I hate that I am feeling so emotional, guilty and torn about giving up breastfeeding my little girl and just expressing what I can for her and giving her formula for the rest of her feeds. I had these expectations that I would breastfeed for as long as I wanted. I wanted the closeness and bonding time with my little girl, knowing I was giving her mothers milk. I imagined that is what breastfeeding would of given me long term.
I am focusing on what is important for both of us right now and that is a happy, healthy growing baby girl and a non-stressed mum! She is putting on weight, sleeping well and is happy and loves grabbing my hand when I feed her the bottle (whether expressed breastmilk or formula) we still have cuddles and she still loves going to sleep holding my finger against her dummy - it might not be the consoling I thought she would get from the boob, but she doesn't realise the difference. Only I am aware of the no breastfeeding changes. She is fed. Fed is best.
I am focusing on are the positives. I have to believe that I have NOT failed my daughter and I truly believe I have tried everything in my power to get breastfeeding exclusively but it was not happening for us. I have made lactation cookies, drank the tea, eaten the vitamins, pumped, pumped and pumped and put her on the boob so many times. She now accepts a bottle and isn't too fussy who gives it to her (win win) Daddy can give her a feed at anytime. It has been nice to have a sleep in on the weekend and wake up to the two together having a bottle - that is perfect bonding time that is important for both of them. We can leave the house at anytime and know that she has food ready to go which is always helpful for those days you just NEED to leave the house before you go mental!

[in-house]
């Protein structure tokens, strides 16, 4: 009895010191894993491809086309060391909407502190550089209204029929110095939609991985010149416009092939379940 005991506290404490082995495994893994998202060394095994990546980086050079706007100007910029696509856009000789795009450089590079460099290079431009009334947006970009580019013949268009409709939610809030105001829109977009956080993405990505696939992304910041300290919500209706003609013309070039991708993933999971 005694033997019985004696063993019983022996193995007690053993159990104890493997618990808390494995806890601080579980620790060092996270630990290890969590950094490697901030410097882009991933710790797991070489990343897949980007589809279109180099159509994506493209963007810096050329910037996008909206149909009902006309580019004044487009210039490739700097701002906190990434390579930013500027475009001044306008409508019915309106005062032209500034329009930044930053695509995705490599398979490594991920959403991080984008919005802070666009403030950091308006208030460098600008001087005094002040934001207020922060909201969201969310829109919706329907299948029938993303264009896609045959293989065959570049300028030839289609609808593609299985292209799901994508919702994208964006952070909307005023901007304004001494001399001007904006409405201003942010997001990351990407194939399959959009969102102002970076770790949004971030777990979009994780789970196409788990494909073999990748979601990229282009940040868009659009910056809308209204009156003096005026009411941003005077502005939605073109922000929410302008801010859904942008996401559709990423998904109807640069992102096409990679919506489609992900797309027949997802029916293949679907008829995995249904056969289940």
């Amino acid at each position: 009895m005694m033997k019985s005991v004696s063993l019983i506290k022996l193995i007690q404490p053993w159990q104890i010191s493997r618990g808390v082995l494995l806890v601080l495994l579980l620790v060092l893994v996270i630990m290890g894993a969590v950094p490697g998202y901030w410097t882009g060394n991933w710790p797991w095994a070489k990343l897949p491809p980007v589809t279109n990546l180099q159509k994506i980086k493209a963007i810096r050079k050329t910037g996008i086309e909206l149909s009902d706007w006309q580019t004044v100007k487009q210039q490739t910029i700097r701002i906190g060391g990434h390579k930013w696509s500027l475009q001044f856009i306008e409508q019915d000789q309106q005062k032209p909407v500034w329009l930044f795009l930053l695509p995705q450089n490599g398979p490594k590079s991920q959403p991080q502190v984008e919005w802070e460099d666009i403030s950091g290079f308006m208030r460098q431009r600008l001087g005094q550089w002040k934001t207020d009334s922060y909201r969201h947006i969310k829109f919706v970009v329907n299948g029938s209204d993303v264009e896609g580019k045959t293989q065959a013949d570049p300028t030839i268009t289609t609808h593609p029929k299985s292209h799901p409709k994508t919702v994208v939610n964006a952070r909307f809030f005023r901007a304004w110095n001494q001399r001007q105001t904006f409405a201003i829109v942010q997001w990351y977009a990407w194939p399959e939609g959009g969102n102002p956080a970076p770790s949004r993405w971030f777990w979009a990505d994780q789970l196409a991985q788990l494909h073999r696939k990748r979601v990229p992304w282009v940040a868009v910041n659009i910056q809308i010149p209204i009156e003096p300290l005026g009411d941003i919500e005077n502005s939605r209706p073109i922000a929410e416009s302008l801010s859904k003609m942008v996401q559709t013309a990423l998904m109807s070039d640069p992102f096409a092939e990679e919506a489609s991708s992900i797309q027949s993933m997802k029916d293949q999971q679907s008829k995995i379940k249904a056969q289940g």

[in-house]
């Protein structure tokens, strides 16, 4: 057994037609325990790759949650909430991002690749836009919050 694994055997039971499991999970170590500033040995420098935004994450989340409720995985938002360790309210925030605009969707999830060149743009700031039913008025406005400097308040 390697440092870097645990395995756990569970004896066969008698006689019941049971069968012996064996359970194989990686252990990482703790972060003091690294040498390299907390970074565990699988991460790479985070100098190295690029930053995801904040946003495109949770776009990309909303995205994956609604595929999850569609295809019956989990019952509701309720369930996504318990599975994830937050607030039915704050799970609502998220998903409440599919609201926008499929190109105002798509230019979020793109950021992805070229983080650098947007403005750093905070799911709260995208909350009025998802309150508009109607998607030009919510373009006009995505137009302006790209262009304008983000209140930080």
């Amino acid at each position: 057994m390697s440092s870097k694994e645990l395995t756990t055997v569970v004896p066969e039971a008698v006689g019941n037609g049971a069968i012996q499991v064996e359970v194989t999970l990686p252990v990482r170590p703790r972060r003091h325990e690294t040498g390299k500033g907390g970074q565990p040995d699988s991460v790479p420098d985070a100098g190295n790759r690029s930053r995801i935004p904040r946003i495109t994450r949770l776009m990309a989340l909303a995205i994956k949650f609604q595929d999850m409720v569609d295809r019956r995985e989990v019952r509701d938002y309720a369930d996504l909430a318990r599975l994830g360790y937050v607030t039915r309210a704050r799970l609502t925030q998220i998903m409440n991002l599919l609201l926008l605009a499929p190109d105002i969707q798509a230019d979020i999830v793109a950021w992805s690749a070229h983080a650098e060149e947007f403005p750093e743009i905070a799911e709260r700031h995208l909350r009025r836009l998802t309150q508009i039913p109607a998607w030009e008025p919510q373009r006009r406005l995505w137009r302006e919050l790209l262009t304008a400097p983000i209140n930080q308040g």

My expectations have been shattered. I will not lie and say I am disappointed and sad. My expectations have changed. I have realised that we are so very lucky. We spent a long time to get our gorgeous girl and I am just happy that she is here, healthy and striving. I must stop listening to the inner critic and the BF nurses who harp on that "breast is best". Breast is best if all circumstances ALLOW you to Breastfeed! Many many women cannot breastfeed their children. Many friends I know weren't breastfed and they turned out ok (me included). I am giving her what I can and for how long I choose to express (or when the milk runs dry) and know I have started her on the right track and formula will keep her growing up to be a healthy girl.
So I am taking all the advice I have had from amazing friends (you know who you are). I am doing what works for me.
So if you are struggling to feed, if you are stressed and it is taking over your mind and putting you in a negative place, it is time to work out what is going to work best for YOU and your baby. Your mental health is important. Your baby needs you to be on the ball and there for them at all times. As long as they are fed, loved and hugged they will grow to be amazing little people.